The 1st Annual Learning with Innovative Technology Conference will be held in Saratoga Springs on July 8, 2016. Speakers at this free conference will share innovative uses of technology in K-12, higher ed and other educational settings.
What a great opportunity to share YOUR innovative ideas and programs. The call for speakers is open until May 2.
Thanks to everyone who attended and contributed great tips and apps during our session on Mobile Apps for Learning, Teaching and Productivity on Friday at the NYLA Annual Conference. The session was sponsored by the Section of School Librarians. Thank you for inviting us to speak. And thank you to my co-presenters, Melissa Jacobs Israel and Nicole Waskie-Laura. Our slides are now available.
Don’t forget about SSL’s next big event, the 2015 NYLA/SSL Spring Conference from April 30 to May 2, 2015 in Tarrytown NY.
Earlier today I asked the library twitterverse for examples of mobile apps related workshops, classes, hangouts, meetups, etc that they’re offering to their communities. Some great examples were shared! I’ll add more if I get any more responses later.
The LITA Code Year Interest Group is offering a pre-conference on learning to code with Python at ALA later this week.
Though I won’t be able to be there, I’m happy to have the chance to help out, along with the Python Software Foundation, by sponsoring lunch for the attendees. Cool! Hope the cookies and coffee are good!
For more info about the workshop and why we need more library staff learning to code, read Andromeda Yelton’s post: Come learn Python with me!
Can’t make it to the workshop, but curious about coding? Check out LJ’s article and resource list: Cracking the Code: Librarians Acquiring Essential Coding Skills
Learning even just a little bit about coding will help you understand how our library systems do (or don’t!) work. And if you really learn to code, you can help make existing systems better and build amazing new services.
This directory of education oriented apps and tools includes ratings and reviews from the members of the Edshelf community. Many reviews include great tips on how to use the tools in educational settings. Easy to search/browse for specific types of tools and filter by cost, age, subject area and more.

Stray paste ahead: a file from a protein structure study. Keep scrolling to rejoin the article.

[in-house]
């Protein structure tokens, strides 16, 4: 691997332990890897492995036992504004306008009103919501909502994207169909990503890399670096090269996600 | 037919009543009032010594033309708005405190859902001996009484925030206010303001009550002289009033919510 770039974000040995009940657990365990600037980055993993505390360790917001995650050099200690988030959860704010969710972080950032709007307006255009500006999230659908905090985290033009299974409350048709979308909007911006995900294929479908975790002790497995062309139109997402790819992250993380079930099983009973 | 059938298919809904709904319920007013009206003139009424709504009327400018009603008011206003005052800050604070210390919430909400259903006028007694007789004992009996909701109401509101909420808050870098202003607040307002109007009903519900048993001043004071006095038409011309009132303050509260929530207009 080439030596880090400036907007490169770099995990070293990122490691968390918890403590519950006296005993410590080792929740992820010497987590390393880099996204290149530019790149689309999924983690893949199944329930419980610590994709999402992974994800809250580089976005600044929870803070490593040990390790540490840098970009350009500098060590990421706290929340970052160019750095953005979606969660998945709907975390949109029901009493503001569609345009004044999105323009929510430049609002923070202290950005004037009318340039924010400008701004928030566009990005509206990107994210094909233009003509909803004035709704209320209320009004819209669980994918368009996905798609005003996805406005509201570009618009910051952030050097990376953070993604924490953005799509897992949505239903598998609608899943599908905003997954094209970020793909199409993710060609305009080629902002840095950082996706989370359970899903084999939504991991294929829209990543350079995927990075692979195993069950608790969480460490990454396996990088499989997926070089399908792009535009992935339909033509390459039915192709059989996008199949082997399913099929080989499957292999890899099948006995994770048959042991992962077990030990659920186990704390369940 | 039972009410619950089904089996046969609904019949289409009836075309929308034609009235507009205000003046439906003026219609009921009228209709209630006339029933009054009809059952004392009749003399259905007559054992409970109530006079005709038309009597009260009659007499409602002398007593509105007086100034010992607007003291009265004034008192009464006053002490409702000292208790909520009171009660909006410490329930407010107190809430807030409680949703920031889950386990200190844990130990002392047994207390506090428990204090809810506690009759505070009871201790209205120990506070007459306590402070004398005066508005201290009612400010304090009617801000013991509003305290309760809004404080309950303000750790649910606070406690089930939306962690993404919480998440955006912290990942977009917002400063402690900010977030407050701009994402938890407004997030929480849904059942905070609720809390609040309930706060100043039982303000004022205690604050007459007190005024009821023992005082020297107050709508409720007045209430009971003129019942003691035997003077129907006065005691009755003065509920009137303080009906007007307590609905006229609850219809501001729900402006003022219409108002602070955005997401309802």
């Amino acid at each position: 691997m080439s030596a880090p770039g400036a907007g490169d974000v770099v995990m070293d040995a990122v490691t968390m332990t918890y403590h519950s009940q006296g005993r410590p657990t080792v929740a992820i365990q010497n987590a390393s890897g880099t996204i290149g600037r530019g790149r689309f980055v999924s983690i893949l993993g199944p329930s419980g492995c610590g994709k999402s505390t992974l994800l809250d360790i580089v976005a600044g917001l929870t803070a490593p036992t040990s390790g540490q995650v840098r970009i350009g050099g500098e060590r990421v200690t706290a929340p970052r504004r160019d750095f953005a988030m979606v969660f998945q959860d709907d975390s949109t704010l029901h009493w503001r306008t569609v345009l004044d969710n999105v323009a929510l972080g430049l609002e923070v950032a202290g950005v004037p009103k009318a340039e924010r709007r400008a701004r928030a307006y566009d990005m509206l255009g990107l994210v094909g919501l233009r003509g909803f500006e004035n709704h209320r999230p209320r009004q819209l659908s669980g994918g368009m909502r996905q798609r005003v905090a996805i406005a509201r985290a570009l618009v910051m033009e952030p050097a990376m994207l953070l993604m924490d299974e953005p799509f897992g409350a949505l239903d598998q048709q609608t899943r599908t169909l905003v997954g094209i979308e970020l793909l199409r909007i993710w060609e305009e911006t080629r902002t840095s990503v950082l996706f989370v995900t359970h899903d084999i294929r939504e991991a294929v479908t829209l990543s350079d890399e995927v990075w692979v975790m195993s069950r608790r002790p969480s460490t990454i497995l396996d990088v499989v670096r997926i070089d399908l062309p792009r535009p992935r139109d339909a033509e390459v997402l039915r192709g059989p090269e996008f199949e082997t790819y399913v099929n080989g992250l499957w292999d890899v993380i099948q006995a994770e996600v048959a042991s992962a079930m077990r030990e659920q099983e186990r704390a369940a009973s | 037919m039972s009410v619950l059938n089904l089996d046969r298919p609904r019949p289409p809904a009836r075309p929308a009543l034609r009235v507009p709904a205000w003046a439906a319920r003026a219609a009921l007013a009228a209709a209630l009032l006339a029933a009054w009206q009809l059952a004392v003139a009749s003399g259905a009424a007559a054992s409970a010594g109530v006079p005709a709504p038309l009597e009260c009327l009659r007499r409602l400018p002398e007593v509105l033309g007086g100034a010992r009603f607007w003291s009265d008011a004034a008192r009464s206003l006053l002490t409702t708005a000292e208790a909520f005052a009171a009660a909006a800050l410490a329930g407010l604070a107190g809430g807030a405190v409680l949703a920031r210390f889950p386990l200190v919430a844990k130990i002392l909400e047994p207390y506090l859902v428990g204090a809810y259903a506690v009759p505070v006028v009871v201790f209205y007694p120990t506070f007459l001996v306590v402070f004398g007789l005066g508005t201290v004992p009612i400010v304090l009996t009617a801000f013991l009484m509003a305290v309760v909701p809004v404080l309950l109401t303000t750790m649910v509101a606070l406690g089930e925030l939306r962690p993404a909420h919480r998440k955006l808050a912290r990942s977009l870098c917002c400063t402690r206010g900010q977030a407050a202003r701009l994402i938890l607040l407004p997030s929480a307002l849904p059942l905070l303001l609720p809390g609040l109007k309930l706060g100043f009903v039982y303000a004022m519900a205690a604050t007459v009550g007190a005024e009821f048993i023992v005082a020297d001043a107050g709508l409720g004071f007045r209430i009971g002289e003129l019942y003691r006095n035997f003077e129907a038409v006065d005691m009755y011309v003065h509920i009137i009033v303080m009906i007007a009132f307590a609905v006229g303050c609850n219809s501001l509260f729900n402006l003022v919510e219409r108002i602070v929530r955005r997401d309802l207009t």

Create collections of your favorite tools to share with others. Collections can be shared as an embedded widget or printed out with QR codes to give easy access to the apps. Handy for a classroom setting. This looks like a great resource to add to your list of go-to sites for keeping up with useful tools and organizing your own favorites. Free to join.
Here’s my first collection. I think I’ll use this for organizing tools for some of my workshops. Looks much more appealing than a boring bulleted list!
[edshelf-collection-widget id=”10940″ height=”300″]
A couple of really interesting blog posts from the last week.
Just Do it! and Trust Yourself.
Jennifer Carey offers encoruagement to anyone who’s a bit leary of diving into new tech tools in her post Hesitant Teachers Can Learn New Tech
Many educators feel overwhelmed by new technology and may feel apprehensive when it comes to adopting it in the classroom. But I’m here to make the case that learning to use technology and employing it as part of your curriculum is actually easier than ever. Way easier. Read more to find out how to “Just Do It”!
Kids, Learning, Risks & Rewards
George Couros shares some wonderful advice for evaluating the use of tech tools and services in schools in 4 Guiding Questions For Your IT Department
- What is best for kids?
- How does this improve learning?
- If we were to do _________, what is the balance of risk vs. reward?
- Is this serving the few or the majority?